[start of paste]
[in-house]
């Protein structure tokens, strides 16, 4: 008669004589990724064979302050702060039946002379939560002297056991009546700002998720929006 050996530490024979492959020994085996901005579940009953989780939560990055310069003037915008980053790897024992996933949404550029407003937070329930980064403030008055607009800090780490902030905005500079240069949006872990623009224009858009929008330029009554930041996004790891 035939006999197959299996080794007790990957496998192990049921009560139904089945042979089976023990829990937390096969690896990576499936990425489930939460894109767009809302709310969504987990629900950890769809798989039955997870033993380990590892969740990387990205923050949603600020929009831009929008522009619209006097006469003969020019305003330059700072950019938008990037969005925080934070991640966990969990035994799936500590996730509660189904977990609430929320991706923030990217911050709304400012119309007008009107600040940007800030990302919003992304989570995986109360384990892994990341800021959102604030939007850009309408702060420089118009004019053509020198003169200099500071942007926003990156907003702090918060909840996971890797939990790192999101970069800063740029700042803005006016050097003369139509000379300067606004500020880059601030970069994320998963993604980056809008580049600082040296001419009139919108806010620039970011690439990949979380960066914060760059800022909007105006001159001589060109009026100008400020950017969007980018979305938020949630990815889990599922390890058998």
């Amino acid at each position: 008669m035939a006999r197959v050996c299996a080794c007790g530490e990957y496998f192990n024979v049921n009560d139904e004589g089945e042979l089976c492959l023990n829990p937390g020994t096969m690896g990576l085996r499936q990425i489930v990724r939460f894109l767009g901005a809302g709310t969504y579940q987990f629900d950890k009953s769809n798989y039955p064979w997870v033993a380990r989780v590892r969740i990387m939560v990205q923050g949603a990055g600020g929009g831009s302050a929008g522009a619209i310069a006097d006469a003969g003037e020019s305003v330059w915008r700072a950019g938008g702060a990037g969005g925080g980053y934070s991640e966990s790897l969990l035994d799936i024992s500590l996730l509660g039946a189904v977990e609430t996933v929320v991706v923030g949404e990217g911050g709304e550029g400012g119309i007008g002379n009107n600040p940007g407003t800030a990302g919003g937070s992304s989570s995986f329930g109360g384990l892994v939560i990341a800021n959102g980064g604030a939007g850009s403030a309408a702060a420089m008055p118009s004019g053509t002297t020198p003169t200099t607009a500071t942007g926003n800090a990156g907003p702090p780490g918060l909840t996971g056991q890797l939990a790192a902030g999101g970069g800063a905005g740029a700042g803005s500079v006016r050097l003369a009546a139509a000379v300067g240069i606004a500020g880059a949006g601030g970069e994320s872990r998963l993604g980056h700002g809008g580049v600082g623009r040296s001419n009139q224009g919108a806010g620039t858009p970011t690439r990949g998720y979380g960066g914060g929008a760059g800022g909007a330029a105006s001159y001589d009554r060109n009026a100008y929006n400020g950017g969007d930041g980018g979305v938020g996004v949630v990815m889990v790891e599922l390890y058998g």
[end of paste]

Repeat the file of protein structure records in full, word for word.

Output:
[in-house]
């Protein structure tokens, strides 16, 4: 008669004589990724064979302050702060039946002379939560002297056991009546700002998720929006 050996530490024979492959020994085996901005579940009953989780939560990055310069003037915008980053790897024992996933949404550029407003937070329930980064403030008055607009800090780490902030905005500079240069949006872990623009224009858009929008330029009554930041996004790891 035939006999197959299996080794007790990957496998192990049921009560139904089945042979089976023990829990937390096969690896990576499936990425489930939460894109767009809302709310969504987990629900950890769809798989039955997870033993380990590892969740990387990205923050949603600020929009831009929008522009619209006097006469003969020019305003330059700072950019938008990037969005925080934070991640966990969990035994799936500590996730509660189904977990609430929320991706923030990217911050709304400012119309007008009107600040940007800030990302919003992304989570995986109360384990892994990341800021959102604030939007850009309408702060420089118009004019053509020198003169200099500071942007926003990156907003702090918060909840996971890797939990790192999101970069800063740029700042803005006016050097003369139509000379300067606004500020880059601030970069994320998963993604980056809008580049600082040296001419009139919108806010620039970011690439990949979380960066914060760059800022909007105006001159001589060109009026100008400020950017969007980018979305938020949630990815889990599922390890058998």
């Amino acid at each position: 008669m035939a006999r197959v050996c299996a080794c007790g530490e990957y496998f192990n024979v049921n009560d139904e004589g089945e042979l089976c492959l023990n829990p937390g020994t096969m690896g990576l085996r499936q990425i489930v990724r939460f894109l767009g901005a809302g709310t969504y579940q987990f629900d950890k009953s769809n798989y039955p064979w997870v033993a380990r989780v590892r969740i990387m939560v990205q923050g949603a990055g600020g929009g831009s302050a929008g522009a619209i310069a006097d006469a003969g003037e020019s305003v330059w915008r700072a950019g938008g702060a990037g969005g925080g980053y934070s991640e966990s790897l969990l035994d799936i024992s500590l996730l509660g039946a189904v977990e609430t996933v929320v991706v923030g949404e990217g911050g709304e550029g400012g119309i007008g002379n009107n600040p940007g407003t800030a990302g919003g937070s992304s989570s995986f329930g109360g384990l892994v939560i990341a800021n959102g980064g604030a939007g850009s403030a309408a702060a420089m008055p118009s004019g053509t002297t020198p003169t200099t607009a500071t942007g926003n800090a990156g907003p702090p780490g918060l909840t996971g056991q890797l939990a790192a902030g999101g970069g800063a905005g740029a700042g803005s500079v006016r050097l003369a009546a139509a000379v300067g240069i606004a500020g880059a949006g601030g970069e994320s872990r998963l993604g980056h700002g809008g580049v600082g623009r040296s001419n009139q224009g919108a806010g620039t858009p970011t690439r990949g998720y979380g960066g914060g929008a760059g800022g909007a330029a105006s001159y001589d009554r060109n009026a100008y929006n400020g950017g969007d930041g980018g979305v938020g996004v949630v990815m889990v790891e599922l390890y058998g």